CLIFTON PARK, N.Y. — Sen. Jim Tedisco last week continued his efforts to modify the state’s new Bail Reform Law by submitting a bill that will protect the personal contact information of First Responders and emergency personnel if called as witnesses in a criminal case.
Tedisco, R-Glenville, has taken the lead in local efforts to modify, amend, or “push the pause button” on the Bail Reform and Discovery Act that took effect throughout the state on Jan. 1.
The law has changed the way bail is handled by judges for those arrested for a variety of offenses. It has also put tremendous pressure on the judiciary by shortening the number of days allowed to deliver documents to the defense.
Starting in November Tedisco began submitting bills in the Senate that had the support of many fellow Republican legislators and numerous local law enforcement and judicial officials.
In late November he held a joint press conference with Assemblyman Angelo Santabarbara, D-Amsterdam, who said he would sponsor Tedisco’s bill in the Assembly. The bill would allow judges discretion in setting bail for dangerous criminals and those defendants with a history of failing to appear in court.
On Tuesday Tedisco asked for and received unanimous support from the Clifton Park Town Board for his latest bill, the Emergency First Responders Privacy and Protection Act. This bill would protect the names and addresses of First Responders who might have evidence or relevant information in a charged offense or to the defense.
“The discovery section of the new Bail Reform Law says the judiciary has 15 days to provide the names and address to the accused ‘predators’,” Tedisco said. “Law enforcement is exempted and rightfully so but right now First Responders’ names and addresses must be provided in 15 days.”
Many times, Tedisco said, those accused persons are either gang members or individuals who have committed violent crimes and are susceptible to a murder charge.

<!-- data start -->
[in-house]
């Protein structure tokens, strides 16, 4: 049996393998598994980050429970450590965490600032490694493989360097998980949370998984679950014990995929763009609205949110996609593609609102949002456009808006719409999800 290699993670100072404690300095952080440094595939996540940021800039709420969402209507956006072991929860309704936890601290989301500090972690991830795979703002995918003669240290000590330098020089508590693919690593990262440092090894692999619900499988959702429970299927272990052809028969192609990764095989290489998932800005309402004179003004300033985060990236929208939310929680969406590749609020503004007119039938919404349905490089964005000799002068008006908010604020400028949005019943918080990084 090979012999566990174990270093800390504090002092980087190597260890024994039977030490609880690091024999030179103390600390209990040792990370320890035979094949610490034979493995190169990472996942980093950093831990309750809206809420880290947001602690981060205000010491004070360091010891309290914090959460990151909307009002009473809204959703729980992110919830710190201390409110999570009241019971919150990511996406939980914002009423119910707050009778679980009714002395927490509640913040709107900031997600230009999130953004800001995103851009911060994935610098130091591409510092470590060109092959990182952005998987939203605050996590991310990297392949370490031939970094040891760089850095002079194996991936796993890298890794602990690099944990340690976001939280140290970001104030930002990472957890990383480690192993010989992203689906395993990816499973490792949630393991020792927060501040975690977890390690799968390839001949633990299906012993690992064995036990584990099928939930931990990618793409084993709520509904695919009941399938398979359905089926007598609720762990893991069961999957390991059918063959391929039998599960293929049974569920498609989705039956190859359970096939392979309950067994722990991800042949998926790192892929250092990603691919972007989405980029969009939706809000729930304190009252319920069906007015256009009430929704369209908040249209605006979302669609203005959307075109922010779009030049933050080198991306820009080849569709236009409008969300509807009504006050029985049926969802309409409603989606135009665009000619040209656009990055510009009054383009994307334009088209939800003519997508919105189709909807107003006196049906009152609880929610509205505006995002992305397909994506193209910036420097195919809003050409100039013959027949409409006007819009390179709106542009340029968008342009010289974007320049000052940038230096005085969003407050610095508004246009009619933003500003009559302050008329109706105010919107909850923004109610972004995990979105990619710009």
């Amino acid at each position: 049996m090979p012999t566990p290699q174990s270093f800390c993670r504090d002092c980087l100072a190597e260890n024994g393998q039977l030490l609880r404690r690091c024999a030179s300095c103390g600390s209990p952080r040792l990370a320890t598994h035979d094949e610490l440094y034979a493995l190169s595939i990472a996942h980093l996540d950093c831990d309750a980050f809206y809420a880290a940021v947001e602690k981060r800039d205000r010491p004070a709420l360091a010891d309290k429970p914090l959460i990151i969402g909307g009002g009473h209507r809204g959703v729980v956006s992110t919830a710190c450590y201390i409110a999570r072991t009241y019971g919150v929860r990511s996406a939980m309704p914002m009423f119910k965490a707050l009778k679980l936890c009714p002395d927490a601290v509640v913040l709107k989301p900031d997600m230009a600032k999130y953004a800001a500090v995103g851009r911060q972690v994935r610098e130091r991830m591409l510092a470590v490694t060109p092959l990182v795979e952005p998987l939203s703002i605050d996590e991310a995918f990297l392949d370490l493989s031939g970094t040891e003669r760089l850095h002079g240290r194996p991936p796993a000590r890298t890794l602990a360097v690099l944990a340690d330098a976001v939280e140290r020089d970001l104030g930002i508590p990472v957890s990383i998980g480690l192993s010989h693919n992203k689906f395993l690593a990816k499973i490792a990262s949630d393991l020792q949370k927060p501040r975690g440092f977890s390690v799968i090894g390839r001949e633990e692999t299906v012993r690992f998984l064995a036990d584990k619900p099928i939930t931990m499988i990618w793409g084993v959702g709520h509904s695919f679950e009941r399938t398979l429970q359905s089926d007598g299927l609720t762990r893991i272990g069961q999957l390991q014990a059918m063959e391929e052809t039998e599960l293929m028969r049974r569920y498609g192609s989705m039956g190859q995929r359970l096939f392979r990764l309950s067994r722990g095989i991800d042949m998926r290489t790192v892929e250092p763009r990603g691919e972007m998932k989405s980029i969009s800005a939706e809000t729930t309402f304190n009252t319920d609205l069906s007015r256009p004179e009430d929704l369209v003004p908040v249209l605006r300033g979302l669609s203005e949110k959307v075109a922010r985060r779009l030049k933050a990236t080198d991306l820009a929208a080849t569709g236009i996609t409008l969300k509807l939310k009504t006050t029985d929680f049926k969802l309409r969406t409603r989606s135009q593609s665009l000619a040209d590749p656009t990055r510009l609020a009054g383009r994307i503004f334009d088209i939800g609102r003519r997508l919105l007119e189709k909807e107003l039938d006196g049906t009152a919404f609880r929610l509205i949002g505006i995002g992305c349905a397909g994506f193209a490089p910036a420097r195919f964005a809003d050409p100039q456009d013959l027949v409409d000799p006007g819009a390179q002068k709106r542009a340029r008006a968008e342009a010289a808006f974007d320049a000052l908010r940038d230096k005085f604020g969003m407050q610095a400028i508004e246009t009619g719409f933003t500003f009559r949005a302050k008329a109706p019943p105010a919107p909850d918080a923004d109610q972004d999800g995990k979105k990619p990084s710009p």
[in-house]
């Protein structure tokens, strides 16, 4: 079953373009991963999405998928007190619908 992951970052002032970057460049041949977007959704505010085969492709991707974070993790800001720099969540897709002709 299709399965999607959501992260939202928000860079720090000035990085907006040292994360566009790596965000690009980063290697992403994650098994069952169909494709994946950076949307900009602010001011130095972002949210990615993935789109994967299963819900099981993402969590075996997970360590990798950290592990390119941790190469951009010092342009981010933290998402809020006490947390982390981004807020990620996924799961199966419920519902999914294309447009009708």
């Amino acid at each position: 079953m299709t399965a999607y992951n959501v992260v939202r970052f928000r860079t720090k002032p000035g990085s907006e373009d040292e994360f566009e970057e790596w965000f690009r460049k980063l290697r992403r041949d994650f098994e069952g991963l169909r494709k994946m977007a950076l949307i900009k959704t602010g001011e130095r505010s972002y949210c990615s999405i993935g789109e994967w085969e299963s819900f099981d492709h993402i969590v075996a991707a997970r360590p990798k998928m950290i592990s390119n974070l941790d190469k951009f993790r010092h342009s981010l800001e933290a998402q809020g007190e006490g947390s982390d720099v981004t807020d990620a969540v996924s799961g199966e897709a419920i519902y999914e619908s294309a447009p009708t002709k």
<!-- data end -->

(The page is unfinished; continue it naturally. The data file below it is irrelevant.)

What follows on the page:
“They don’t threaten witnesses anymore, they just kill them because it doesn’t matter how many more people they kill; it’s 25 years to life because the state doesn’t have a death penalty,” Tedisco said.
The First Responders, Tedisco said, were not on the scene to arrest people; they were there to save them but because they were witnesses to a crime their names and addresses are now required to be turned over to the defense as part of the Bail Reform and Discovery Law.
In a Jan. 17 letter to local emergency responders, Tedisco advised them of what was happening and asked for their support by having them contact the governor, the state Senate Majority Leader, and the state Assembly Leader. He provided phone numbers, links and emails for each in his letter.
“This is a case of not only keeping them safe but also their families,” Tedisco said. “It’s not helping with recruiting either.”
As he discussed the Bail Reform Law in its entirety, Tedisco noted that it was placed in the state budget rather than originating with the Legislature where it would be debated on the floors of the Assembly and the Senate, a fact that irritates him immensely. He noted also that some Democratic members of the Legislature are beginning to “back-peddle” on the law.
“They want to tweak it,” he said. “Nobody can virtually defend what is happening now.”
Tedisco said Democrats are now coming forward with a number of bills to fix it.
“Maybe they didn’t read the bill in the first place because it was in the wrong place. It was in the budget of New York State,” he said.
Tedisco wants what he terms common sense to prevail. He wants judges to have the option of setting cash bail if defendants have violent crime in their past, if they’ve been given “one bite of the apple, or if they’ve committed another crime before returning to court for the first. He’d also like to see indexing bail to one’s financial means.
Prior to the Town Board voting on a resolution of support Supervisor Philip Barrett said he viewed the issues produced by the Bail Reform and Discovery Law as being very important to the town and to communities across the state.
The board’s resolution stated the town was supportive of amending the Bail and Reform Law “through a legislative process which includes public hearings and consultation with law enforcement and the judiciary so that a fair set of reform measures can be enacted, for the benefit of crime victims, law enforcement, and public safety”.
“Justice is not 100 percent fair but you can’t balance the scale of justice on law abiding citizens and their families,” Tedisco said. “We can do criminal justice reform for low level crimes.”